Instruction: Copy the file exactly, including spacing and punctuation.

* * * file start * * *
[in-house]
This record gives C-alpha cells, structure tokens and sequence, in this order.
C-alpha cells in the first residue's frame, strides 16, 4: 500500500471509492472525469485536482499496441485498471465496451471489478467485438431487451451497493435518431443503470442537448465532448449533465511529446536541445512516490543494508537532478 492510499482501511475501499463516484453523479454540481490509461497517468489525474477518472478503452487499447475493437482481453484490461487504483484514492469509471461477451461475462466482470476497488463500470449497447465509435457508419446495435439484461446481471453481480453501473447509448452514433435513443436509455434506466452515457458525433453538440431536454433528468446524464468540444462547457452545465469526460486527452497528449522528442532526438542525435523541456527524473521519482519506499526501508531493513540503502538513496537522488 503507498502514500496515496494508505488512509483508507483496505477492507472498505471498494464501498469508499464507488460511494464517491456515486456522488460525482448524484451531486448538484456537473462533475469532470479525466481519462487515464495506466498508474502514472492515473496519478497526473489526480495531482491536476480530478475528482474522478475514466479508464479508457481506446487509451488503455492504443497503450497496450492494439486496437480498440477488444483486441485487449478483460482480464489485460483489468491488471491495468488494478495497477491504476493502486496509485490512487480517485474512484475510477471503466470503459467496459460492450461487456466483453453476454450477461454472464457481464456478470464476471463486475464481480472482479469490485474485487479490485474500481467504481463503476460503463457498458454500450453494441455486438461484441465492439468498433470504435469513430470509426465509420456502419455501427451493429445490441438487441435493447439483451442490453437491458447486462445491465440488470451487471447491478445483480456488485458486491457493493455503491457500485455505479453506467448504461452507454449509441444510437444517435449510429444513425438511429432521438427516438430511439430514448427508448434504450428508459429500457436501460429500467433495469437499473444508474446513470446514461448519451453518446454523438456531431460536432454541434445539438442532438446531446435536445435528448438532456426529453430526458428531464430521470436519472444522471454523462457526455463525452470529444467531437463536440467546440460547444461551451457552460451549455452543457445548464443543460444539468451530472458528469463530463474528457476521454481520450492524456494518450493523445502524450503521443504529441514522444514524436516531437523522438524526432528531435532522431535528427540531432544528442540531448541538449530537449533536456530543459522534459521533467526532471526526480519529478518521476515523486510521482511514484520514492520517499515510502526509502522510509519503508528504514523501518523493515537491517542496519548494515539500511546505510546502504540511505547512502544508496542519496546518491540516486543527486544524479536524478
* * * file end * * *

[in-house]
This record gives C-alpha cells, structure tokens and sequence, in this order.
C-alpha cells in the first residue's frame, strides 16, 4: 500500500471509492472525469485536482499496441485498471465496451471489478467485438431487451451497493435518431443503470442537448465532448449533465511529446536541445512516490543494508537532478 492510499482501511475501499463516484453523479454540481490509461497517468489525474477518472478503452487499447475493437482481453484490461487504483484514492469509471461477451461475462466482470476497488463500470449497447465509435457508419446495435439484461446481471453481480453501473447509448452514433435513443436509455434506466452515457458525433453538440431536454433528468446524464468540444462547457452545465469526460486527452497528449522528442532526438542525435523541456527524473521519482519506499526501508531493513540503502538513496537522488 503507498502514500496515496494508505488512509483508507483496505477492507472498505471498494464501498469508499464507488460511494464517491456515486456522488460525482448524484451531486448538484456537473462533475469532470479525466481519462487515464495506466498508474502514472492515473496519478497526473489526480495531482491536476480530478475528482474522478475514466479508464479508457481506446487509451488503455492504443497503450497496450492494439486496437480498440477488444483486441485487449478483460482480464489485460483489468491488471491495468488494478495497477491504476493502486496509485490512487480517485474512484475510477471503466470503459467496459460492450461487456466483453453476454450477461454472464457481464456478470464476471463486475464481480472482479469490485474485487479490485474500481467504481463503476460503463457498458454500450453494441455486438461484441465492439468498433470504435469513430470509426465509420456502419455501427451493429445490441438487441435493447439483451442490453437491458447486462445491465440488470451487471447491478445483480456488485458486491457493493455503491457500485455505479453506467448504461452507454449509441444510437444517435449510429444513425438511429432521438427516438430511439430514448427508448434504450428508459429500457436501460429500467433495469437499473444508474446513470446514461448519451453518446454523438456531431460536432454541434445539438442532438446531446435536445435528448438532456426529453430526458428531464430521470436519472444522471454523462457526455463525452470529444467531437463536440467546440460547444461551451457552460451549455452543457445548464443543460444539468451530472458528469463530463474528457476521454481520450492524456494518450493523445502524450503521443504529441514522444514524436516531437523522438524526432528531435532522431535528427540531432544528442540531448541538449530537449533536456530543459522534459521533467526532471526526480519529478518521476515523486510521482511514484520514492520517499515510502526509502522510509519503508528504514523501518523493515537491517542496519548494515539500511546505510546502504540511505547512502544508496542519496546518491540516486543527486544524479536524478